“I think that bridge builds a safe space, a safe space to understand that sports can be the way to go. Sports can offer you so many opportunities and open so many doors. And not only that, the people that you meet along the way. You never know how your journey is gonna end, but I think that if you start at a young age of building relationships with people from different parts of the world, I think that it’s good for your maturation and development as a young adult.”
Pouring back into community matters. We all have to be there for each other and do our best to uplift one another. When we do that, we make things better for ourselves and the next generation behind us. As the Nets and Liberty continue their partnership with the City Public Schools, they have a chance to create long lasting, positive changes for the kids of Brooklyn. It’s an exciting time to be a basketball fan in New York and it doesn’t hurt that the Nets are targeting young fans as a big part of their long-term marketing effort in the city. Will it work? Who knows, but adding opportunities like this carries its own value.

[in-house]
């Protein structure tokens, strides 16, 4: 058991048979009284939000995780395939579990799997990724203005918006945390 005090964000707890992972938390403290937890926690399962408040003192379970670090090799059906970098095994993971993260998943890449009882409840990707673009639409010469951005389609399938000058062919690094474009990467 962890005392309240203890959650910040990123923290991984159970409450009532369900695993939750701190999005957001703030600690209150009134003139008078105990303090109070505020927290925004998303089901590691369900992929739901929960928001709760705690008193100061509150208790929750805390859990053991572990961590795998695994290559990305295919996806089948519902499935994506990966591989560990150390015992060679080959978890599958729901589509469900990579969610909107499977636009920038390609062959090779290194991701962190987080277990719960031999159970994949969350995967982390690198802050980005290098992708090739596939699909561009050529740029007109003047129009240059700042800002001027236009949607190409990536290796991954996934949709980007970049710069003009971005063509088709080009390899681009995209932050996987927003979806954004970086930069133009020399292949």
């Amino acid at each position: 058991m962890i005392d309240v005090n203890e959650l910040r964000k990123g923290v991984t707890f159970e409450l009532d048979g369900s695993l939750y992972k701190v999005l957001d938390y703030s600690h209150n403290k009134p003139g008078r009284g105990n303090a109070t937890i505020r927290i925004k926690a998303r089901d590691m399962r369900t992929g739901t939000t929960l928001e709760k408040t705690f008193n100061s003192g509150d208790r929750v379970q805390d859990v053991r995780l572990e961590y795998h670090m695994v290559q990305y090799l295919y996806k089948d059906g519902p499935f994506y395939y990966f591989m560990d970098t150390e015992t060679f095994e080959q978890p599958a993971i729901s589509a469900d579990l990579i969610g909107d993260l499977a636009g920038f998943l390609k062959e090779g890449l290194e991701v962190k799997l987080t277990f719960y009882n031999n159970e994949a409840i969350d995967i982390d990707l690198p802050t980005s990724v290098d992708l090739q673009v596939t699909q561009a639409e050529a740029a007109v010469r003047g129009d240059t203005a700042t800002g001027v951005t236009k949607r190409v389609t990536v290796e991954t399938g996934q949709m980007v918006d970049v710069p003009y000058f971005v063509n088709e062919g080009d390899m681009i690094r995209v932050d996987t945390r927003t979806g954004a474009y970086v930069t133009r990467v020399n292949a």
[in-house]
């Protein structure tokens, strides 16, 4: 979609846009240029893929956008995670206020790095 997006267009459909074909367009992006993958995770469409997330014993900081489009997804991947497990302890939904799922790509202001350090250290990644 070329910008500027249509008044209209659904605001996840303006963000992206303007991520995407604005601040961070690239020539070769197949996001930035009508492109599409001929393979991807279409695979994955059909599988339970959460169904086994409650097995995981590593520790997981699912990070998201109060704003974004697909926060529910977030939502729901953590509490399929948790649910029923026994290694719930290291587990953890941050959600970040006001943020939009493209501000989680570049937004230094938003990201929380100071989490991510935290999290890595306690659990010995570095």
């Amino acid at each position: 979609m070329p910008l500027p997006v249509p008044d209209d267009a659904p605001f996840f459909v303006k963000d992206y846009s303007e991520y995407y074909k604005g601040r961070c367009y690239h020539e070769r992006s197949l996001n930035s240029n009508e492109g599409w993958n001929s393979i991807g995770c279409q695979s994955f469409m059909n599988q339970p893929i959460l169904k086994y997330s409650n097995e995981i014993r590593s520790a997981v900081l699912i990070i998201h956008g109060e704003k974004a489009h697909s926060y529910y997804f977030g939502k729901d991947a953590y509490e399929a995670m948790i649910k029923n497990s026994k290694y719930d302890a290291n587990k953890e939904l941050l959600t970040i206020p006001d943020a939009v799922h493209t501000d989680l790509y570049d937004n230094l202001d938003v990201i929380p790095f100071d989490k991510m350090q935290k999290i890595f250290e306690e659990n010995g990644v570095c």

The effort also is just the latest initiative from Clara Wu Tsai. Also last week, it was announced that Wu Tsai will be honored next month by the Gordon Parks Foundation for her work advancing social justice. The foundation, named for the American photographer, composer, author, poet, and film director, seeks to advance artistic and education activities close to Parks. Among the others being honored are Angela Davis, the prominent scholar and civil rights activist, and Amy Sherald, the painter and portraitist who depicts African Americans in everyday settings.